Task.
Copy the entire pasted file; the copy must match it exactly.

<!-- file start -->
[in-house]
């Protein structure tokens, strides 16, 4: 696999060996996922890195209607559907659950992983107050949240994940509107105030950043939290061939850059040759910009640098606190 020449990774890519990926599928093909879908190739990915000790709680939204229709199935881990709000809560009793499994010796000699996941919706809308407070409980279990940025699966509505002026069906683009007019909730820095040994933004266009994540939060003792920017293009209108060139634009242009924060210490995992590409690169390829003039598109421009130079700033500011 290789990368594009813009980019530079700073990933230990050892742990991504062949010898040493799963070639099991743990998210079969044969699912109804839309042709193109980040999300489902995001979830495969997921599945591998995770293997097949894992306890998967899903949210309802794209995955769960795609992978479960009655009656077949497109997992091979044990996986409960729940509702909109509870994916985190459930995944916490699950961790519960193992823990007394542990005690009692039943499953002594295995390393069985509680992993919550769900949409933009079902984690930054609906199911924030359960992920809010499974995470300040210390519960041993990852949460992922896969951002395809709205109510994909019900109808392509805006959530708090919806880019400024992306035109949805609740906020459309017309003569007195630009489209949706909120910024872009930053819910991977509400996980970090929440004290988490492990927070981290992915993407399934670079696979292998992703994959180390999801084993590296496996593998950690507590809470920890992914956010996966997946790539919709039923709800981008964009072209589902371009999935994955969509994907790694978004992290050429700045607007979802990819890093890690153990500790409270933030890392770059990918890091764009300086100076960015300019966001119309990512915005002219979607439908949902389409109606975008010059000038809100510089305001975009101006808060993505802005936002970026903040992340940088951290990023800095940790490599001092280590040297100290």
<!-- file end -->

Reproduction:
[in-house]
């Protein structure tokens, strides 16, 4: 696999060996996922890195209607559907659950992983107050949240994940509107105030950043939290061939850059040759910009640098606190 020449990774890519990926599928093909879908190739990915000790709680939204229709199935881990709000809560009793499994010796000699996941919706809308407070409980279990940025699966509505002026069906683009007019909730820095040994933004266009994540939060003792920017293009209108060139634009242009924060210490995992590409690169390829003039598109421009130079700033500011 290789990368594009813009980019530079700073990933230990050892742990991504062949010898040493799963070639099991743990998210079969044969699912109804839309042709193109980040999300489902995001979830495969997921599945591998995770293997097949894992306890998967899903949210309802794209995955769960795609992978479960009655009656077949497109997992091979044990996986409960729940509702909109509870994916985190459930995944916490699950961790519960193992823990007394542990005690009692039943499953002594295995390393069985509680992993919550769900949409933009079902984690930054609906199911924030359960992920809010499974995470300040210390519960041993990852949460992922896969951002395809709205109510994909019900109808392509805006959530708090919806880019400024992306035109949805609740906020459309017309003569007195630009489209949706909120910024872009930053819910991977509400996980970090929440004290988490492990927070981290992915993407399934670079696979292998992703994959180390999801084993590296496996593998950690507590809470920890992914956010996966997946790539919709039923709800981008964009072209589902371009999935994955969509994907790694978004992290050429700045607007979802990819890093890690153990500790409270933030890392770059990918890091764009300086100076960015300019966001119309990512915005002219979607439908949902389409109606975008010059000038809100510089305001975009101006808060993505802005936002970026903040992340940088951290990023800095940790490599001092280590040297100290």